The Politics of Public Broadcasting in Britain and Japan The BBC and NHK Compared
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The BBC and NHK have dominated their national media systems since the 1920s and still play a central role in shaping political, social and cultural life. Both are highly trusted news organizations, and vitally influence national identity. Yet despite remarkably similar organizational and funding structures, they differ in their editorial autonomy, relationship to the state, and in the social and cultural roles they play. While the BBC, proud of its independence, acts as a watchdog on the powerful, NHK prefers a guide dog role cooperating with rather than confronting political elites. The BBC is also more willing to challenge prevailing social norms, often serving as an agent of social change. NHK prefers to avoid controversy, serving as an agent of social stability.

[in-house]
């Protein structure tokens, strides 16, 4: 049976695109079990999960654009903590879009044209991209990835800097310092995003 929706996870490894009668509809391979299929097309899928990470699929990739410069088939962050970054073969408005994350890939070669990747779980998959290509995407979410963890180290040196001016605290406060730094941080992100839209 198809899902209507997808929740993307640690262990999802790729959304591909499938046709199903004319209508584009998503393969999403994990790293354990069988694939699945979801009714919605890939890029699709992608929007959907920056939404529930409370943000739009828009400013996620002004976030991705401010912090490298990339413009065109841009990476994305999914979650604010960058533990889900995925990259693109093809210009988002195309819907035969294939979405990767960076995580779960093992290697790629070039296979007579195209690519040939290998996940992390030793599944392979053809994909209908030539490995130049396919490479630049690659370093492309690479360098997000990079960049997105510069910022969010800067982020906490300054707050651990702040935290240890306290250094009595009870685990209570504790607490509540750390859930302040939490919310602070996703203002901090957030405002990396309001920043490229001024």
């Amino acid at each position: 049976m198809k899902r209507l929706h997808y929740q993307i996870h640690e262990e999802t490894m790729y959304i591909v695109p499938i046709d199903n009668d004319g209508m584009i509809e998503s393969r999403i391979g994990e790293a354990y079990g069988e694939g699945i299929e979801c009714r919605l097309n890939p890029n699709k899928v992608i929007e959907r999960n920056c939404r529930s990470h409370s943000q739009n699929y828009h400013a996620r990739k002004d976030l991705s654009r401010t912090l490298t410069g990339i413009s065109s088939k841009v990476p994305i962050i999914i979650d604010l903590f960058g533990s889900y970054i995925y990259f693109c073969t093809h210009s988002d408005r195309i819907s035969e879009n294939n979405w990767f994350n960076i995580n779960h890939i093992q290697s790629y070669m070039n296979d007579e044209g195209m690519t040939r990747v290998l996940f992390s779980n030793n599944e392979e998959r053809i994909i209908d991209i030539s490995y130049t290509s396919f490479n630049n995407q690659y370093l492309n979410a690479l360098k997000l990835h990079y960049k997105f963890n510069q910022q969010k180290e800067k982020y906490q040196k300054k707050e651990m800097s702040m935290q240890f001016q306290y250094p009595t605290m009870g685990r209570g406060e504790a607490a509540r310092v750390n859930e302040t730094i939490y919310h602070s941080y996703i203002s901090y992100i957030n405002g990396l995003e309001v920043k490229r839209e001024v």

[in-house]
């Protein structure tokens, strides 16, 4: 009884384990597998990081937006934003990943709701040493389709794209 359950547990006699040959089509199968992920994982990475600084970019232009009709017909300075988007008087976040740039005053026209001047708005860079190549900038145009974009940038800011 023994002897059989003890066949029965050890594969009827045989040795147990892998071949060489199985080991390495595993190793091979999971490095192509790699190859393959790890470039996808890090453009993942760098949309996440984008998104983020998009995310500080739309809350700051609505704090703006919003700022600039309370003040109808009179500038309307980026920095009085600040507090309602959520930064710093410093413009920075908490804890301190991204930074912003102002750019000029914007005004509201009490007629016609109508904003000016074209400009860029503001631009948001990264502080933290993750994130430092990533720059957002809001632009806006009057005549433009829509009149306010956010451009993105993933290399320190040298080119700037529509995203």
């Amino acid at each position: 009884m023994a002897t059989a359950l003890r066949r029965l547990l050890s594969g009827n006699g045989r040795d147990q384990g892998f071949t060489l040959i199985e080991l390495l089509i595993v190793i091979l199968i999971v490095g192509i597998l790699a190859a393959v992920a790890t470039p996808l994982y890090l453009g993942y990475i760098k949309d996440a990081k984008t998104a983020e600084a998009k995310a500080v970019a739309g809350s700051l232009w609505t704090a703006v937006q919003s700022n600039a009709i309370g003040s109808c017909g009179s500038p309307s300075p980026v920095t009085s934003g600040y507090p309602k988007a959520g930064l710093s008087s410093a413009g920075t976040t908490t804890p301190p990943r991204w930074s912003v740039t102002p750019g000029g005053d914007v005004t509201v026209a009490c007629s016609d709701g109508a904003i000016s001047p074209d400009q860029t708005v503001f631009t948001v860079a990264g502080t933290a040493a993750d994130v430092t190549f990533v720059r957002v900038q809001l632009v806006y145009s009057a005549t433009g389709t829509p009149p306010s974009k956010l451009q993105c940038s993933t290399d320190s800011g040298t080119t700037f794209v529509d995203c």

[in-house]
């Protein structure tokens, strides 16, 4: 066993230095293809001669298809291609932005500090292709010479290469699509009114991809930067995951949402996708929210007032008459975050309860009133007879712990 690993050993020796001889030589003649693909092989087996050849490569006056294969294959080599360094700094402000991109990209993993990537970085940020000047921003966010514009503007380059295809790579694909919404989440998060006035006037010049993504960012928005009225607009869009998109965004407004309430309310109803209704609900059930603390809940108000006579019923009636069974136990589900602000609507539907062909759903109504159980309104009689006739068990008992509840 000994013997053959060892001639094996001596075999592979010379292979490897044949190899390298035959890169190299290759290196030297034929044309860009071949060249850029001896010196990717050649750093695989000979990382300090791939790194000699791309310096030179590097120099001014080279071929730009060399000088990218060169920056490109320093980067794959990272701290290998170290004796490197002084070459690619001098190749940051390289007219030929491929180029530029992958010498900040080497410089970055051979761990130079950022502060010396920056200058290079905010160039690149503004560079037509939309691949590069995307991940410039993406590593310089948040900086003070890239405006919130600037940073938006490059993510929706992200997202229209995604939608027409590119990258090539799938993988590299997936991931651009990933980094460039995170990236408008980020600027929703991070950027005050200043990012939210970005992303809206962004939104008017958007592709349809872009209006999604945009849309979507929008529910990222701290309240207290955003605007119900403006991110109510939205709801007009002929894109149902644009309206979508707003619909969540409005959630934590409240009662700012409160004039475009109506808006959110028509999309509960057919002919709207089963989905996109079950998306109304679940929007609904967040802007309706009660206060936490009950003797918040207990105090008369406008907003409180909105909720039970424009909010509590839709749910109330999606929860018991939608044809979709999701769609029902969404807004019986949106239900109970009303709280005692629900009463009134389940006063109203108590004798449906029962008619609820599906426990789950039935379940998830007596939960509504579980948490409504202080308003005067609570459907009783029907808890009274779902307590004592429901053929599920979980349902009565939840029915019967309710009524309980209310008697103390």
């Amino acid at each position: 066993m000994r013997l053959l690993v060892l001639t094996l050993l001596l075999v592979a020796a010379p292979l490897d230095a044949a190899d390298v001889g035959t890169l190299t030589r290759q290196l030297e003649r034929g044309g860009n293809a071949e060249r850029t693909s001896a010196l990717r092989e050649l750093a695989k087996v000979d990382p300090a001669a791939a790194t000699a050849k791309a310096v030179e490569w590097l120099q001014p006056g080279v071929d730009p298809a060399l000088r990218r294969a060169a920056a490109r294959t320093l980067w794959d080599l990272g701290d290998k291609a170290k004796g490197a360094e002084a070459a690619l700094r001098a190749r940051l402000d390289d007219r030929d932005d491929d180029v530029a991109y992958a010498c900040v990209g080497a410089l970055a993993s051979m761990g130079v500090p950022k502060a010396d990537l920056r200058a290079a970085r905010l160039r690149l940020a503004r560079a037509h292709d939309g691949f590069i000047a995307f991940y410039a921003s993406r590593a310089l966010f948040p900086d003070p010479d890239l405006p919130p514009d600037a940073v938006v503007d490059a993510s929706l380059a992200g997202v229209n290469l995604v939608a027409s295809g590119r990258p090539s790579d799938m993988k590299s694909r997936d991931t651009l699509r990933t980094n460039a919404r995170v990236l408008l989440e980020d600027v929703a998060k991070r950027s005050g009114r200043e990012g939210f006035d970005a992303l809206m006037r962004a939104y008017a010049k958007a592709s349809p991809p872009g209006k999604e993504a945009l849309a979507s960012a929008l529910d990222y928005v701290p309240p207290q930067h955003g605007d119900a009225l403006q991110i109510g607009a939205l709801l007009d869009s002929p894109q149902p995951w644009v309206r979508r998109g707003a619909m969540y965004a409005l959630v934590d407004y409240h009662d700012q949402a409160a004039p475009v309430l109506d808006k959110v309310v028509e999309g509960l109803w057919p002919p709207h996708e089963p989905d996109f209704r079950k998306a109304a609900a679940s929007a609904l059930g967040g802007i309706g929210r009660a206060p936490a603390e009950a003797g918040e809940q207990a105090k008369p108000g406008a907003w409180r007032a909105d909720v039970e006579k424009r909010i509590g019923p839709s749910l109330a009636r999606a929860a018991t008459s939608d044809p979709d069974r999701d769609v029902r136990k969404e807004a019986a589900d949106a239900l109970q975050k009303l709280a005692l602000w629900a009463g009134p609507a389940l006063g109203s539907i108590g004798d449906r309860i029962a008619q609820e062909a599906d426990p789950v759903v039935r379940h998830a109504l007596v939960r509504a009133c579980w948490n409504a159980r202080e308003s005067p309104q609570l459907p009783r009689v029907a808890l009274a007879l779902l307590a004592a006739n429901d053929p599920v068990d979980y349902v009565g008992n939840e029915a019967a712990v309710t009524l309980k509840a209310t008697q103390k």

The book argues that these differences were shaped by decades of conflict and cooperation between broadcasters, governments, commercial media, interest groups and audiences. The broadcasters adopted distinctive editorial strategies to retain public support and elite approval in the face of technological upheaval, hostility from commercial rivals, and continuous political interference. Both, however, continue to uphold the belief that democratic and social goals are better served by public rather than commercial media.
1. Introducing NHK and the BBC 2. Same Rules, Same Remits 3. Different Roles 4. Chaos of the Ether (Radio 1920s–1940s) 5. NHK Remade (1945–1952) 6. Sex and Violence (Television 1950s–1970s) 7. Video Didn’t Kill the Radio Star (Satellite TV 1980s–1990s) 8. Moving Online (Internet 2000s) 9. Battles for the BBC (2000–2021) 10. NHK and Politics 2000–2021: Abe, Memory, and Nostalgia 11. NHK and the Comfort Women 12. Not Dead Yet! The Future of Public Service Media
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